Related: Amazon will offer to pay 100 percent of college tuition for its 750,000 US hourly employees. The benefit will reportedly apply to hundreds of education institutions across the country and is part of a larger company initiative that also covers high school diploma programs, GEDs and English as a second language certifications for employees.
One of the Exonerated Five is running for the New York Senate. Yusef Salaam, who was wrongly accused with four other Black and brown boys of raping a white jogger in Central Park in 1989, plans to campaign for the seat being vacated by state Sen. Brian Benjamin, New York’s new lieutenant governor. Salaam spent nearly seven years in jail on first-degree rape and robbery charges before his conviction was ultimately vacated along with the other men.
Climate change is the greatest threat to public health (duh). Several renowned medical journals published a joint op-ed warning that repeated extreme weather disasters, such as hurricanes and fires, can lead to mental health problems and instability as residents are displaced, while infectious diseases are expected to rise.
Related: The climate crisis is so bad even Christian leaders are sounding the alarms. “Today, we are paying the price [of the climate emergency] … Tomorrow could be worse,” a statement from global faith leaders said. “This is a critical moment. Our children’s future and the future of our common home depend on it.”
Take this quiz to see which party you’d belong to if America had more than two. (Longtime readers of this newsletter shouldn’t be surprised at my results.)
Apple is expected to announce new iPhones next Tuesday. Experts also expect a new Apple Watch and rumor has it an updated version of Apple's AirPods wireless earbuds could be revealed.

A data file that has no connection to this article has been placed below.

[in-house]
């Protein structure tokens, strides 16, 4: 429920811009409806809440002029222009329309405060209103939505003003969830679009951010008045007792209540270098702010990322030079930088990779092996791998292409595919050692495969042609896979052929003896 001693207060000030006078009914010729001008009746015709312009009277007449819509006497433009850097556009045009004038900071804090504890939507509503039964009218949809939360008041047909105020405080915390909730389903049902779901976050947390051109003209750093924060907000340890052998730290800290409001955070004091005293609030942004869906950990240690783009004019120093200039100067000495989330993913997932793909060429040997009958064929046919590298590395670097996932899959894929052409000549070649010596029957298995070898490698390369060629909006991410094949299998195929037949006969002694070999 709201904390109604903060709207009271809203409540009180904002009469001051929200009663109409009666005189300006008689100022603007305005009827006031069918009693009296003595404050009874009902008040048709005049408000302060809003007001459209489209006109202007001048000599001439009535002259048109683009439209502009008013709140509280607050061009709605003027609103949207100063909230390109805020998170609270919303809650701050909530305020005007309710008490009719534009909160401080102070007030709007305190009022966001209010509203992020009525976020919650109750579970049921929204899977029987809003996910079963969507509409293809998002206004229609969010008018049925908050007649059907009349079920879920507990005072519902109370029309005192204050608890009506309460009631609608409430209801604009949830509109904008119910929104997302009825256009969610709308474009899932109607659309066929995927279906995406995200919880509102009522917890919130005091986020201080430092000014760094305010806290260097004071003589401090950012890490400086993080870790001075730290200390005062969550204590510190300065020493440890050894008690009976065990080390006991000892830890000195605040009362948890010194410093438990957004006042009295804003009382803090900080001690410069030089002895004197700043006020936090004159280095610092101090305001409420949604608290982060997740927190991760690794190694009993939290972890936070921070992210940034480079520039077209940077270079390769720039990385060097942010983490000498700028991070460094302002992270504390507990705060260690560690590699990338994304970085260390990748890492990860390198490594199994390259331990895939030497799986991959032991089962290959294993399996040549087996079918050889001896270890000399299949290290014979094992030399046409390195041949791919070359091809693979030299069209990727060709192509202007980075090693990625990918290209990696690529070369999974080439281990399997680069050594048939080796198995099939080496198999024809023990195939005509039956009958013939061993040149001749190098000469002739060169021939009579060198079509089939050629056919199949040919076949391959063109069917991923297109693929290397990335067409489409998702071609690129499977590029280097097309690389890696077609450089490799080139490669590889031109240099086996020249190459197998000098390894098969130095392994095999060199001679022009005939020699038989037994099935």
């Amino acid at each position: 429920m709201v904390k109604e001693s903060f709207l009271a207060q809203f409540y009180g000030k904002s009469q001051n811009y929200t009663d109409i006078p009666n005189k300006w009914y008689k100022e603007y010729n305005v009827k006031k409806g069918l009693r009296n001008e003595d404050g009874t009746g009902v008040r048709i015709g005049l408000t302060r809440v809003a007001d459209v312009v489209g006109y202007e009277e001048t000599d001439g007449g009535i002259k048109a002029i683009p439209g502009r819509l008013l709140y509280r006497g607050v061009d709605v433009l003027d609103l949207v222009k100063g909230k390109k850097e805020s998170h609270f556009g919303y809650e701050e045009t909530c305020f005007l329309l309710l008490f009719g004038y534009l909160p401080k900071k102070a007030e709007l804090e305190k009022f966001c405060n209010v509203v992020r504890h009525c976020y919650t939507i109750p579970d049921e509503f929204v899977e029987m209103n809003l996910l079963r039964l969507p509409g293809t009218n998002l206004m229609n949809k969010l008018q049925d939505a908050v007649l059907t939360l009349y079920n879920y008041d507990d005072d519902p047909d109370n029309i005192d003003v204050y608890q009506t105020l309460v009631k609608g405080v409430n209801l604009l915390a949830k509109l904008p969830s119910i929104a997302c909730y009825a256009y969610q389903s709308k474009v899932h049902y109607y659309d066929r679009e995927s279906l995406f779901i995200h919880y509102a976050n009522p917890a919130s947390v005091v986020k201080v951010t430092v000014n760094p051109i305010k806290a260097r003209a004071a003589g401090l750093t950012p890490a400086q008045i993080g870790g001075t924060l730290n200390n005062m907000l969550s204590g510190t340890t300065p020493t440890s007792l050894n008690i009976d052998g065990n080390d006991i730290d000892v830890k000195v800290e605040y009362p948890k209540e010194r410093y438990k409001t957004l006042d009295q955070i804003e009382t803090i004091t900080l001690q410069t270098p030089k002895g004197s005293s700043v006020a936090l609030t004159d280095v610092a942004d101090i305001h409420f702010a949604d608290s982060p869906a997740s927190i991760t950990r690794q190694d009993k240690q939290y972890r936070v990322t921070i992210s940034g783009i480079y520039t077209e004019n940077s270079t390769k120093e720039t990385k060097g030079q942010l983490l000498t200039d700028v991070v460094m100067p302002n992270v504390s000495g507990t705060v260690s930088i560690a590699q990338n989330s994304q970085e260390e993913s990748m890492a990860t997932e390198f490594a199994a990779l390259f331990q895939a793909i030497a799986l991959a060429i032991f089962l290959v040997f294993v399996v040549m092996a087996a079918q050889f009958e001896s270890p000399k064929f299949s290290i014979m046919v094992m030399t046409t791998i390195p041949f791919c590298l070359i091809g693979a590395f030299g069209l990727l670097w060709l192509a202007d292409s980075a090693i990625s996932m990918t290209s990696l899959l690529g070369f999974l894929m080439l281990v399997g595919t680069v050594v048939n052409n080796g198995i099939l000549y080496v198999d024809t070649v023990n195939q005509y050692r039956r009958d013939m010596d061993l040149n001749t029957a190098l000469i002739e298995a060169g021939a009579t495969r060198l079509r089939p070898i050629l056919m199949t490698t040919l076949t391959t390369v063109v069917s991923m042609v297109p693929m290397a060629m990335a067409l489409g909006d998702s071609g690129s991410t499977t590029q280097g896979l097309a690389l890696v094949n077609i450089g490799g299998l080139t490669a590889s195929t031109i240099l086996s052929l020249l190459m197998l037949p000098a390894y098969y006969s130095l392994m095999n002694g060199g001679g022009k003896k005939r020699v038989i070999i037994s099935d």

Related: Apple has refused to make a clear exception for workplace harassment and discrimination in its non-disclosure agreements. A group of activists and Apple shareholders filed a resolution to pressure Apple to make the change. Company lawyers argue the exception is already covered in Apple’s Business Conduct Policy.
Twitter launched invite-only Communities. The feature is a direct challenge to Facebook Groups and Reddit and response to people who have damn-near begged the social app to invest in the ability to tweet directly to other members — instead of just to their followers — for years. Twitter Community will have its own moderators who are able too et rules and invite or remove people and only members of a Community can like or reply to tweets sent by other members.
Related: Twitter introduced a new feature that allows accounts to self-identify as bots. It’s reportedly designed to help people better differentiate between automated accounts from those operated by humans.
Spotify launched a new feature to upgrade your playlists. It’s called “Enhance” and will add recommended songs that it thinks will fit into your playlist. The songs are marked with a bright green sparkles icon to indicate they weren’t part of your original list. You can add them permanently by tapping the plus button that appears next to the song.
Tinder introduced a new Explore section to its dating app. It will surface 15 types of interests to users based on their locations, the time of day and their own passions. The goal is deemphasize people’s looks and offer users the opportunity to find matches based on shared interests.